Following a four year legal fight, the Southern Nevada Water Authority (SNWA) has won an insurance judgment that covers the cost of early problems on its $817 million third intake project at Lake Mead, in the US.
According to the Las Vegas Review Journal, Authority board members were briefed on the $35 million judgment on Thursday, March 20. An arbitration panel handed down the award on January 23 following more than two years of depositions, document exchanges and deliberations.
“We’ve pretty much recouped our losses, so we’re happy,” said Marc Jensen, the Authority’s director of engineering.
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A series of floods in a chamber 600ft underground in 2010 set construction back more than a year and prompted the authority board to add $39.5 million to the project’s budget, the largest such change order in the agency’s history. The $35 million the project’s insurance carrier was ordered to pay is on top of $14.2 million already paid out on the authority’s claim. Jensen said that basically covers the cost of the 2011 change order, legal costs and interest payments the authority lost out on.
The third intake project involves the excavation of a three-mile long, 20ft diameter, tunnel to draw water from one of the deepest spots in Lake Mead. It is designed to keep water flowing to the Las Vegas Valley if/when the reservoir dries up enough to shut down one of the two existing intakes that deliver about 90% of the community’s water supply.
The project’s 23.5ft (7.2m) diameter Herrenknecht Mixshield TBM will ultimately enter its new intake structure via a reception chamber, about 27.5ft (8.4m) from the center of the intake structure. So far, the machine has excavated about 8,500ft of tunnel with another 6,500ft to go.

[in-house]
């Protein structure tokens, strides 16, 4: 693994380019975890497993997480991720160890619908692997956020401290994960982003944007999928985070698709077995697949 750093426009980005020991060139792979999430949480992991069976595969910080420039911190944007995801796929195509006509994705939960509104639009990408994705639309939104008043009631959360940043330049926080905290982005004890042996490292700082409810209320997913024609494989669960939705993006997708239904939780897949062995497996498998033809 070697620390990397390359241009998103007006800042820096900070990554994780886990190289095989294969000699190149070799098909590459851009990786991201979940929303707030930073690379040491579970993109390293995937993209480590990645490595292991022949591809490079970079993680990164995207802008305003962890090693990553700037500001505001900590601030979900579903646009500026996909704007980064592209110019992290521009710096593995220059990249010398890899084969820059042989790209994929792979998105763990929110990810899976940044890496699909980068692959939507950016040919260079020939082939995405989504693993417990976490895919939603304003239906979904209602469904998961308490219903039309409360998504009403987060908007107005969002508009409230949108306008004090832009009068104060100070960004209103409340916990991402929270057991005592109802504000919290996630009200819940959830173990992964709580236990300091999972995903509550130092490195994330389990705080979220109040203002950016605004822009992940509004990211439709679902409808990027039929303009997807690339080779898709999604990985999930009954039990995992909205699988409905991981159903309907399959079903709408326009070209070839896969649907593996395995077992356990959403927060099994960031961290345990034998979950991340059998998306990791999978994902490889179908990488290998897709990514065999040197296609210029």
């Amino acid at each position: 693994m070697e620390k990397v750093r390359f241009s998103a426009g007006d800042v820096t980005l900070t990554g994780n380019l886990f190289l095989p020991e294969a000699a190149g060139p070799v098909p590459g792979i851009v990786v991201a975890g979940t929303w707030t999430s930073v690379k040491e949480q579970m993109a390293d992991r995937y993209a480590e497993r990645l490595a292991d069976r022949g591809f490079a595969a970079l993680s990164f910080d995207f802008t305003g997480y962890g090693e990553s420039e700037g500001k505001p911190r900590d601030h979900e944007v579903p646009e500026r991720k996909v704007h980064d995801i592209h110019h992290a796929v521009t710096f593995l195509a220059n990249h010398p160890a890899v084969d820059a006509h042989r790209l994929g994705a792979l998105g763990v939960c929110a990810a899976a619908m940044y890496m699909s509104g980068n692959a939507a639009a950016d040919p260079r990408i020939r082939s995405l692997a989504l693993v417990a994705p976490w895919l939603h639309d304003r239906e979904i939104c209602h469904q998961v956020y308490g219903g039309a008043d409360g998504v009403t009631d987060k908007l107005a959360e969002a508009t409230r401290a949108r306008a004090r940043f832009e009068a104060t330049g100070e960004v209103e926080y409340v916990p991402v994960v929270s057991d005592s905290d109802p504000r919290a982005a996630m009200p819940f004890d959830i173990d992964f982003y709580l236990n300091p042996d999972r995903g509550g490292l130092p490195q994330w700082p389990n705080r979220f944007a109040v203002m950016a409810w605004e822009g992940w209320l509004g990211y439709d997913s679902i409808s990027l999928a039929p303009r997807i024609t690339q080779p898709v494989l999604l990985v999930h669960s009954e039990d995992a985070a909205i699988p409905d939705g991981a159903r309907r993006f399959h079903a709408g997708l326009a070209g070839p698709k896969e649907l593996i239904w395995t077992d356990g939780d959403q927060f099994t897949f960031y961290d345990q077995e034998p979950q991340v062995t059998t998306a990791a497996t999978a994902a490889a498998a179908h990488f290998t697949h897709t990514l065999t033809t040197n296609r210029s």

The third intake is one of the world’s most complex and risky tunnel projects, and it has already seen its share of problems. Some equipment was lost during the 2010 floods, which filled the tunnel with water and debris and forced general contractor Vegas Tunnel Constructors (VTC) to abandon the heading and start again in a new direction. That led to the change order in 2011 and a 593-day extension of the completion date.
Then on June 11, 2012, a worker was killed in an accident underground. Since then, unexpectedly difficult rock conditions have slowed progress of the boring machine and prompted two lengthy maintenance stops.
In November, the water authority board granted VTC a second time extension, this time 13 months, pushing the completion date to July 4, 2015. Barring any more major setbacks, Jensen said he expects the contractor to meet the new date or “maybe even beat it a little.”
While ground conditions are currently good on the project, the TBM is expected to soon reach another challenging section of fractured rock as it approaches and then crosses about 50ft under the old Las Vegas Wash channel, now at the bottom of Lake Mead.
Click here for previous stories on Lake Mead Intake No 3.